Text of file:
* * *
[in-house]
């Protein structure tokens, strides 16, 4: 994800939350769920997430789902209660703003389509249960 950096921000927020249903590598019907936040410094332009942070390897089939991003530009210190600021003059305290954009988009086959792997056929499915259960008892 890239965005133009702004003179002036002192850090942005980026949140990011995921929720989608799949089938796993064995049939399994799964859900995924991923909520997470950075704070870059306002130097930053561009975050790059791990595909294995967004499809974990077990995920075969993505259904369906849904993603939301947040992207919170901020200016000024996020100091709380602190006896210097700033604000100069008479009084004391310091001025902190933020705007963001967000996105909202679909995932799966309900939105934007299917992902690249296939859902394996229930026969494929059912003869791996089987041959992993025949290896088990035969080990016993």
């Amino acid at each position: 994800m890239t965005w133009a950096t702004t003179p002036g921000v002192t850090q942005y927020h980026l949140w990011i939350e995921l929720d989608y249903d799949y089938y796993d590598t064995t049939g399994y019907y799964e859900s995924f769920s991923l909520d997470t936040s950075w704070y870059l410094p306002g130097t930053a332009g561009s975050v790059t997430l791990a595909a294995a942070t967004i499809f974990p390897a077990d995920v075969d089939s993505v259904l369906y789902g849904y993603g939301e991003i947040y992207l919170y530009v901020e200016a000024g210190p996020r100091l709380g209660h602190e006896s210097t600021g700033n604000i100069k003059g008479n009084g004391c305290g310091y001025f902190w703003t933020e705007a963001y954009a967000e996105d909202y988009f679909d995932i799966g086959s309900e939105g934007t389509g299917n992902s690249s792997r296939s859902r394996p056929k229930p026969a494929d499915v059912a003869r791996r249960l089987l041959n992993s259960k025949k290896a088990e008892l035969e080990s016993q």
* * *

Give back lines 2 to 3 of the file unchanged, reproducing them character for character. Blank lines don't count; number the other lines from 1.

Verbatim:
């Protein structure tokens, strides 16, 4: 994800939350769920997430789902209660703003389509249960 950096921000927020249903590598019907936040410094332009942070390897089939991003530009210190600021003059305290954009988009086959792997056929499915259960008892 890239965005133009702004003179002036002192850090942005980026949140990011995921929720989608799949089938796993064995049939399994799964859900995924991923909520997470950075704070870059306002130097930053561009975050790059791990595909294995967004499809974990077990995920075969993505259904369906849904993603939301947040992207919170901020200016000024996020100091709380602190006896210097700033604000100069008479009084004391310091001025902190933020705007963001967000996105909202679909995932799966309900939105934007299917992902690249296939859902394996229930026969494929059912003869791996089987041959992993025949290896088990035969080990016993």
């Amino acid at each position: 994800m890239t965005w133009a950096t702004t003179p002036g921000v002192t850090q942005y927020h980026l949140w990011i939350e995921l929720d989608y249903d799949y089938y796993d590598t064995t049939g399994y019907y799964e859900s995924f769920s991923l909520d997470t936040s950075w704070y870059l410094p306002g130097t930053a332009g561009s975050v790059t997430l791990a595909a294995a942070t967004i499809f974990p390897a077990d995920v075969d089939s993505v259904l369906y789902g849904y993603g939301e991003i947040y992207l919170y530009v901020e200016a000024g210190p996020r100091l709380g209660h602190e006896s210097t600021g700033n604000i100069k003059g008479n009084g004391c305290g310091y001025f902190w703003t933020e705007a963001y954009a967000e996105d909202y988009f679909d995932i799966g086959s309900e939105g934007t389509g299917n992902s690249s792997r296939s859902r394996p056929k229930p026969a494929d499915v059912a003869r791996r249960l089987l041959n992993s259960k025949k290896a088990e008892l035969e080990s016993q």